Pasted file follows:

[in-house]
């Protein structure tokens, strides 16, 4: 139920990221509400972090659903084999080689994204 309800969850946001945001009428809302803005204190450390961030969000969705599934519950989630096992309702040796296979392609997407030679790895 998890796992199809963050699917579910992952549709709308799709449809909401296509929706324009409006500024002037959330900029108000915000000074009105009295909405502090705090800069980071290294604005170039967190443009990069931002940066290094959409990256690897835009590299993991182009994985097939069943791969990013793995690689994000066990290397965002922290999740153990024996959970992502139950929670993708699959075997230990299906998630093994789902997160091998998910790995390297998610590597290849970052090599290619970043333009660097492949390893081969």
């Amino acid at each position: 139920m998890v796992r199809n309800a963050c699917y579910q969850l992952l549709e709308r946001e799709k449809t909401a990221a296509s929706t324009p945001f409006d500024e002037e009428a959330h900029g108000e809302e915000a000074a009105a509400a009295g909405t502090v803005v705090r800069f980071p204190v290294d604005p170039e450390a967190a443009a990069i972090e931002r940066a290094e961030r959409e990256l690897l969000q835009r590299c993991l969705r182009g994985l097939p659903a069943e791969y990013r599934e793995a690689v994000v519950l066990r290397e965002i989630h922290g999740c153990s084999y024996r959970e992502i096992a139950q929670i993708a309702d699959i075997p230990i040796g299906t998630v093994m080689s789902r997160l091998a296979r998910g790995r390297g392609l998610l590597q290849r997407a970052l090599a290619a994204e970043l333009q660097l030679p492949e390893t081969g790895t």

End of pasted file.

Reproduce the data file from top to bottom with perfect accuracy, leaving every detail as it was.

[in-house]
């Protein structure tokens, strides 16, 4: 139920990221509400972090659903084999080689994204 309800969850946001945001009428809302803005204190450390961030969000969705599934519950989630096992309702040796296979392609997407030679790895 998890796992199809963050699917579910992952549709709308799709449809909401296509929706324009409006500024002037959330900029108000915000000074009105009295909405502090705090800069980071290294604005170039967190443009990069931002940066290094959409990256690897835009590299993991182009994985097939069943791969990013793995690689994000066990290397965002922290999740153990024996959970992502139950929670993708699959075997230990299906998630093994789902997160091998998910790995390297998610590597290849970052090599290619970043333009660097492949390893081969």
């Amino acid at each position: 139920m998890v796992r199809n309800a963050c699917y579910q969850l992952l549709e709308r946001e799709k449809t909401a990221a296509s929706t324009p945001f409006d500024e002037e009428a959330h900029g108000e809302e915000a000074a009105a509400a009295g909405t502090v803005v705090r800069f980071p204190v290294d604005p170039e450390a967190a443009a990069i972090e931002r940066a290094e961030r959409e990256l690897l969000q835009r590299c993991l969705r182009g994985l097939p659903a069943e791969y990013r599934e793995a690689v994000v519950l066990r290397e965002i989630h922290g999740c153990s084999y024996r959970e992502i096992a139950q929670i993708a309702d699959i075997p230990i040796g299906t998630v093994m080689s789902r997160l091998a296979r998910g790995r390297g392609l998610l590597q290849r997407a970052l090599a290619a994204e970043l333009q660097l030679p492949e390893t081969g790895t």